My Thoughts On Apple & Intel

Posted:
in Future Apple Hardware edited January 2014
Rather than having my reply buried under eight pages worth and likely ignored, I thought I would post my own response to Apple moving to Intel.



The main thought that came to my mind, was not it's about time or Apple is doomed or so many other things so many of you thought of but rather....



1 When I watch tv and I see an Intel ad, I see a boring laptop or tower and it just does not look appealing. I think with this recent relationship between Apple and Intel, the marketing will be cross-platform. Intel will start using Mac's in their ads because they look much more cool and have a more advanced OS. This would obviously benefit Apple.



2 When the PPC came out it was like a new Apple was born and there was excitement because they were advertising like crazy, and their overall vibe just felt....well felt like Apple was alive again. I have a feeling that once we have Intel based Mac's, advertising and marketing is going to largely pick up where as we have not had a commercial showing off our pro wares since....well....the last commercial I remember seeing for the tower was the Tank ad for the PowerMac G4.



3 As for everyone stating that Apple is eating their own words now with benchmarks and how can they do this when they blah blah blah blah.....anyone ever think that the reason why the Intel machines are slower is because they do not have software with optimized code running specifically for the Macintosh? Something tells me Photoshop will absolutely scream because it will be optimized to run on Mac for Intel. Of course time will tell, but I am not worried. After all, how many of you complained that AltiVec was not much of a speed boost and just a marketing ploy?



4 Another reason why I am not so let down is because Intel is dedicated. This is what they do. This is their business. IBM and Motorola on the other hand have no straight focus on microprocessors alone but a huge marketplace for many different products. Without focus on just one market, you will get much better results which is why I believe both IBM and Motorola have failed us time and time again in the past.....they just do not have the focus.



5 And my last thought....not really related to hardware at all is really about Steve Jobs. All of you know, as much as we do not want to think about it, Steve will not always be at Apple. Having the PPC and working with Motorola and IBM must be a huge headache to always have to think of what to do next. Like Steve even said, they cannot make the great products they have planned with the current roadmap. Intel on the other hand is stable and has direction and experience and typically lives up to their word. This will allow a new CEO have an easier time with transitions to the latest processor from one supplier who knows what they are doing rather than having to worry about what to do next and how to handle the marketing. Steve Jobs marketing (reality distortion field) is very effective....even if it was thin air, we would buy it and you know it.



Anyway, just my few ¢ worth.

Comments

  • Reply 1 of 11
    zenatekzenatek Posts: 203member
    I agree with everything you said... well said.
  • Reply 2 of 11
    jaredjared Posts: 639member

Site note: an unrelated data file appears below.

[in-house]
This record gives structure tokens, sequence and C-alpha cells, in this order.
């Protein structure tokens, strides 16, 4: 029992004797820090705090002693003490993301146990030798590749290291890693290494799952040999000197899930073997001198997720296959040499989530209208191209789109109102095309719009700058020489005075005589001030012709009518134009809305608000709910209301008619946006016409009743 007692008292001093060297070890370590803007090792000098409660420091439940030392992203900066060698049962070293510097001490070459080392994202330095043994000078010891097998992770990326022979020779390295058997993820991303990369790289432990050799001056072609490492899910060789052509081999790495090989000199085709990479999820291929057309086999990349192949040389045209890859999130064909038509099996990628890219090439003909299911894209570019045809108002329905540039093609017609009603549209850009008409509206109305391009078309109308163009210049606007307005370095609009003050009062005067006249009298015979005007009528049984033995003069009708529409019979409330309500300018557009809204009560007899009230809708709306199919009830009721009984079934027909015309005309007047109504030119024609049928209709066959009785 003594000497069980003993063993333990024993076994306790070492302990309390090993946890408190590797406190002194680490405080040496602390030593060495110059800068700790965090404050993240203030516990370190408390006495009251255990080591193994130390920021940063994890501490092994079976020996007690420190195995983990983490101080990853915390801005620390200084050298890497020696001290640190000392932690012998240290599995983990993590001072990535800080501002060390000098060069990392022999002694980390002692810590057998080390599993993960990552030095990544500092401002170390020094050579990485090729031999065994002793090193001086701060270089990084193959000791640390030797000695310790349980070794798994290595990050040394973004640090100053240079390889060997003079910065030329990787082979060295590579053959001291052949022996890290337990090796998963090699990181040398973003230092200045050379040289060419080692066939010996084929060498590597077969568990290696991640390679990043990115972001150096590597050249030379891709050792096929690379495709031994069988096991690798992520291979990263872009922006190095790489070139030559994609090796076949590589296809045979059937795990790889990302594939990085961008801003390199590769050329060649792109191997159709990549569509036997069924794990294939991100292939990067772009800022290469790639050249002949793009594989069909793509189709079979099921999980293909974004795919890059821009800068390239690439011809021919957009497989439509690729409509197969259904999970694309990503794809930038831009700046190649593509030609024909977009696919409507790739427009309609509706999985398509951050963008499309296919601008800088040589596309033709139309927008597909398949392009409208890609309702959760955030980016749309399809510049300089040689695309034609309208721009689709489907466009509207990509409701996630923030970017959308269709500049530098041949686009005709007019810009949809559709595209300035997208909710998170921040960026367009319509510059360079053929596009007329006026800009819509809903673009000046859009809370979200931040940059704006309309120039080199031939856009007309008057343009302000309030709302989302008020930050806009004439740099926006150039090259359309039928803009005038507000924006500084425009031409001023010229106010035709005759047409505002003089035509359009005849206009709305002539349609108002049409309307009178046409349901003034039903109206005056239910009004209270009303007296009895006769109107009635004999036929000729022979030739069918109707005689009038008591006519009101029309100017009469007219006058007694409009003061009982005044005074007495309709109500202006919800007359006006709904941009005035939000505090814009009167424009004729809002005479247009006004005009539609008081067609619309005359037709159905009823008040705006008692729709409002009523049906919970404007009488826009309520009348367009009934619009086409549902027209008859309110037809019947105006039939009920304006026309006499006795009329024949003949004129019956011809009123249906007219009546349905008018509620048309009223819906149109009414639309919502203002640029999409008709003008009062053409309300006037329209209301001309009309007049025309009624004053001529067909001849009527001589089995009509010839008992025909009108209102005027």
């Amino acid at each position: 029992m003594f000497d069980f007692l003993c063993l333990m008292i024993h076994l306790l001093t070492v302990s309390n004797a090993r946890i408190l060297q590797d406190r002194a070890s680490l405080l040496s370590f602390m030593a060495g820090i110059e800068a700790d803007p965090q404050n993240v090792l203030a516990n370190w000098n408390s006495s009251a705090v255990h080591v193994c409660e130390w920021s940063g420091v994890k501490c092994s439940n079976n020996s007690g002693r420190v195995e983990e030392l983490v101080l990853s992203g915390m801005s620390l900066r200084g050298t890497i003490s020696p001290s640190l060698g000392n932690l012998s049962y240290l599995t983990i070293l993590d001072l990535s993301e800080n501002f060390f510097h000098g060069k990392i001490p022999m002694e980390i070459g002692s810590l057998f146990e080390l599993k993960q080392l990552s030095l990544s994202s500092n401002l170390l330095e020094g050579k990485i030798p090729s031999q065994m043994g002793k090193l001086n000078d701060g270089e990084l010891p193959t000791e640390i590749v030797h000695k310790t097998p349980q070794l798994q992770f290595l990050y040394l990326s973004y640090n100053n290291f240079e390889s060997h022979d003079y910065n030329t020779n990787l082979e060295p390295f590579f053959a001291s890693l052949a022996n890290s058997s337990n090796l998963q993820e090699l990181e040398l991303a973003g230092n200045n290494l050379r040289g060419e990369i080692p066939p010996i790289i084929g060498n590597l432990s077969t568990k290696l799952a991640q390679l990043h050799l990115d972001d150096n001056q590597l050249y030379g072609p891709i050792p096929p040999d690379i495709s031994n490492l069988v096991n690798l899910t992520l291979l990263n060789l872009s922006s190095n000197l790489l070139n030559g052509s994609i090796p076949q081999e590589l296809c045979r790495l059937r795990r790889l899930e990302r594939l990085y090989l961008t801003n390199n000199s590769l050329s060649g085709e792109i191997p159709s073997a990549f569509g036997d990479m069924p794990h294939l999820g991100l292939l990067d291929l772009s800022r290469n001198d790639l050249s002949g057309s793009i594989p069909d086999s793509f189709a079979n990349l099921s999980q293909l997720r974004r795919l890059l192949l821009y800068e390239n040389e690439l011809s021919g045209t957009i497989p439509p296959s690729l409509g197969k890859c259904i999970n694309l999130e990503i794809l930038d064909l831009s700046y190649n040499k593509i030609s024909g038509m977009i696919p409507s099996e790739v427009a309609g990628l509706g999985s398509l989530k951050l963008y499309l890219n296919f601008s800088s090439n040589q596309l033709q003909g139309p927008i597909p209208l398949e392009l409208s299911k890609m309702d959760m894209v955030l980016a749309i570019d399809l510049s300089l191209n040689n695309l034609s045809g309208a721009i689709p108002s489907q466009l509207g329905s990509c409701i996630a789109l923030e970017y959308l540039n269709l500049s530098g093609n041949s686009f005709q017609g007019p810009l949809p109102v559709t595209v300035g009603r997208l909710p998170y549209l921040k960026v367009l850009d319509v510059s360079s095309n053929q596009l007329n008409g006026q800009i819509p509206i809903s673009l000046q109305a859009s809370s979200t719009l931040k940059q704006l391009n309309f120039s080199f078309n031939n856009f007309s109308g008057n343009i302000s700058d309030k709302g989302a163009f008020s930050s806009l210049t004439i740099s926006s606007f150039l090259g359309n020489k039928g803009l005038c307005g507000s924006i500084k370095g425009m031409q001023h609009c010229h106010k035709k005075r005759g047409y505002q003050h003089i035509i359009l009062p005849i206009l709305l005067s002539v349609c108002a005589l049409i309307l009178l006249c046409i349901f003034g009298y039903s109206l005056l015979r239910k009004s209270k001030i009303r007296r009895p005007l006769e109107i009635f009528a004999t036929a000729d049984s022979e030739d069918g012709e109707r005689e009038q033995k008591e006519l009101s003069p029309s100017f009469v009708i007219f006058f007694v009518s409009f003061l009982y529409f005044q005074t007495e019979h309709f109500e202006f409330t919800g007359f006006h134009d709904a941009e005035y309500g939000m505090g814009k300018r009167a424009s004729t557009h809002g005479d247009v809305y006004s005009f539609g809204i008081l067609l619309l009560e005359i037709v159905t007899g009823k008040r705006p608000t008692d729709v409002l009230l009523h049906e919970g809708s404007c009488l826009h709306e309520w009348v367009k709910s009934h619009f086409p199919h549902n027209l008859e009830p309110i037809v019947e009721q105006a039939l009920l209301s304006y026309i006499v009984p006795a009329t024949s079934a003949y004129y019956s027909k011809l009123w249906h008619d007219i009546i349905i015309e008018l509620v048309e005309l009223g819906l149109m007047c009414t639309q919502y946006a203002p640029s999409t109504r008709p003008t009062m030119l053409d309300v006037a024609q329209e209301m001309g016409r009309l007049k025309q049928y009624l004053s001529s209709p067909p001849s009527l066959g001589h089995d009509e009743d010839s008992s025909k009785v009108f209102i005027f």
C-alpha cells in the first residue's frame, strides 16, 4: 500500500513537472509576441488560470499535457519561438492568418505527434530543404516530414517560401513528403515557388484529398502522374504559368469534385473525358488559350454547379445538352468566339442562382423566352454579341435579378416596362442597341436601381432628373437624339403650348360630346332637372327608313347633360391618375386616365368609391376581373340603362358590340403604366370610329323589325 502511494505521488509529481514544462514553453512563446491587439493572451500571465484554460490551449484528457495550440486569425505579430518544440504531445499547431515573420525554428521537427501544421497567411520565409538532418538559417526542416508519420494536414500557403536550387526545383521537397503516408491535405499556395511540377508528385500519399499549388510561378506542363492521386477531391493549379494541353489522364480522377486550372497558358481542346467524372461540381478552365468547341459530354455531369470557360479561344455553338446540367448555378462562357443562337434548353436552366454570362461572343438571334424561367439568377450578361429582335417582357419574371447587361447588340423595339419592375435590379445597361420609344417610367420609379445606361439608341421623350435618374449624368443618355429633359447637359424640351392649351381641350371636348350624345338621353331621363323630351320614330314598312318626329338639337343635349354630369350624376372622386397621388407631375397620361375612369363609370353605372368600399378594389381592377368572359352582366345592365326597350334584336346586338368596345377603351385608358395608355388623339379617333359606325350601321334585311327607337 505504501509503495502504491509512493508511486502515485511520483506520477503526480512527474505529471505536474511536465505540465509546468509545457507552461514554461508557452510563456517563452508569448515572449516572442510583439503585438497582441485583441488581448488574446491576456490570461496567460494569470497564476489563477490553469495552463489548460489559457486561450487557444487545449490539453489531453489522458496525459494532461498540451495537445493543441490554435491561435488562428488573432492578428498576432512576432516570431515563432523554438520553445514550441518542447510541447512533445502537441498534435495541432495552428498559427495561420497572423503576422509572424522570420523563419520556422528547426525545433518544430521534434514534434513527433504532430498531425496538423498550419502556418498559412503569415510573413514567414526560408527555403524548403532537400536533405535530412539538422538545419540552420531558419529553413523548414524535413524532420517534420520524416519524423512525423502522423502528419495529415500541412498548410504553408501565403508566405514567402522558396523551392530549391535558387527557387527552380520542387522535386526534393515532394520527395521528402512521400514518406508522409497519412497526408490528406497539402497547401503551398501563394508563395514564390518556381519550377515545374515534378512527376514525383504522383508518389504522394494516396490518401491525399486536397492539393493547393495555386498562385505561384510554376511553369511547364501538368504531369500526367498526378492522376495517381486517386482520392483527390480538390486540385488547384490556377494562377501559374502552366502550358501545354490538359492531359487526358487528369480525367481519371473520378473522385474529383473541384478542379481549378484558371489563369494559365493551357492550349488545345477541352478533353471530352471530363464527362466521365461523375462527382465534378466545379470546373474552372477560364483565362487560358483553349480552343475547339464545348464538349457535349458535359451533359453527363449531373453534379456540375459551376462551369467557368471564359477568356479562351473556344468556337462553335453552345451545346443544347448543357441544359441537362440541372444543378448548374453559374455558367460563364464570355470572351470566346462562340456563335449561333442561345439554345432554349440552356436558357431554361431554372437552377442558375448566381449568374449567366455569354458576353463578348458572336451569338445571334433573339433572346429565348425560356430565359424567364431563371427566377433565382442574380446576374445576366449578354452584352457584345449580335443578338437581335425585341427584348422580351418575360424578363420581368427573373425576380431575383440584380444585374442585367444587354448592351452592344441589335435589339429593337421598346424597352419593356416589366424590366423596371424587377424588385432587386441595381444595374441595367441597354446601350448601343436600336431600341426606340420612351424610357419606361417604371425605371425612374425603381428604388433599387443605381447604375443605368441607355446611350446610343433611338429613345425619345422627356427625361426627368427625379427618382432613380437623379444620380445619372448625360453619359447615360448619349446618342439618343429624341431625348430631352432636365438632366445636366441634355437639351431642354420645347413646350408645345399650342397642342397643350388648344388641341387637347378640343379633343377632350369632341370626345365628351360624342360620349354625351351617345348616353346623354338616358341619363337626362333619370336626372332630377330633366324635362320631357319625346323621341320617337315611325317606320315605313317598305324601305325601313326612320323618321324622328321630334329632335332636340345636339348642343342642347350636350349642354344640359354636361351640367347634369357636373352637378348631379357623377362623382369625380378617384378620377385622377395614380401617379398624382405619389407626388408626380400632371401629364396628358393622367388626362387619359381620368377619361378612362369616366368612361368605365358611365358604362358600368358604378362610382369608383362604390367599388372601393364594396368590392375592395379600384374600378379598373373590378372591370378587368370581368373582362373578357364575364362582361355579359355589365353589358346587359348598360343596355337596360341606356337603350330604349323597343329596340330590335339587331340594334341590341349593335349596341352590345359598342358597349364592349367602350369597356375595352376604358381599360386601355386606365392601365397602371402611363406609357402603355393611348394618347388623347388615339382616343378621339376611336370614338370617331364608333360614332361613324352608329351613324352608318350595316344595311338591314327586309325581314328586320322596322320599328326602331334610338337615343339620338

Quote:

    Originally posted by zenatek

    I agree with everything you said... well said.



    Thanks zenatek. Anyone else?
  • Reply 3 of 11
    krispiekrispie Posts: 260member
    If everyone else who thought their opinion was SO important also started a new thread each time, this place would soon get unusable, wouldn't it?
  • Reply 4 of 11
    yes, very interesting indeed.

    I just have 1 question:

    How reality distorted are Steve's presentations and marketing really?

    I mean isn't it at the end all a point of view? And Steve always manages to convince us that his pointof view is the right one?

    The only thing that I was never really sure about was the processors, because there are just not too many tests out there. AMD and Intel are always compared to each other every single month so you know whatever the processors are called which one is the fastest, but G4s and G5s I was never sure about and I am still not. I want to get a MacMini but I am not sure if I should wait 9 month for the 1st Intel one which might be twice as fast.



    There is 1 thing for sure: MacOSX is the best operting system in the world for end users. A Fantastic User interface, secure and almost no crashes or software incompatibilities.



    The design is simple the best, and if it is the "Steve effect" I don't care when I look at a Mac its just exiting like seeing a Ferrari or Aston Martin.



    So what do you call so eality distorted?
  • Reply 5 of 11
    slugheadslughead Posts: 1,169member
    here's a few things I've learned about Steve Jobs:



    1) Steve's presentation and the reality distortion field can convince anyone of anything.



    2) Steve is actually the greatest actor on earth, even better than Alec Baldwin.



    3) The adhesive on the back of post-it notes is actually Steve's semen.



    4) I shouldn't post while hungover.
  • Reply 6 of 11
    This looks like a good place to post my own opinion in a thread that is already just opinion based.



    I have had Mac's since the first passively cooled version, the Mac 128K. This had Steve all over it, no access to the inside, silent by design and a friendly user interface. Just use it 'Steve's way'. Intel will put the Steveness back in the Mac.



    Every once in awhile Apple has returned to the Steve design, i.e. the first iMac or the Cube. However, in general the power performance factors keep driving for more watts and more active cooling. I owned a 'Hoover' (Quicksilver) and now I have the 'almost silent' G5 tower. Thermal design is extremely important in these massive towers.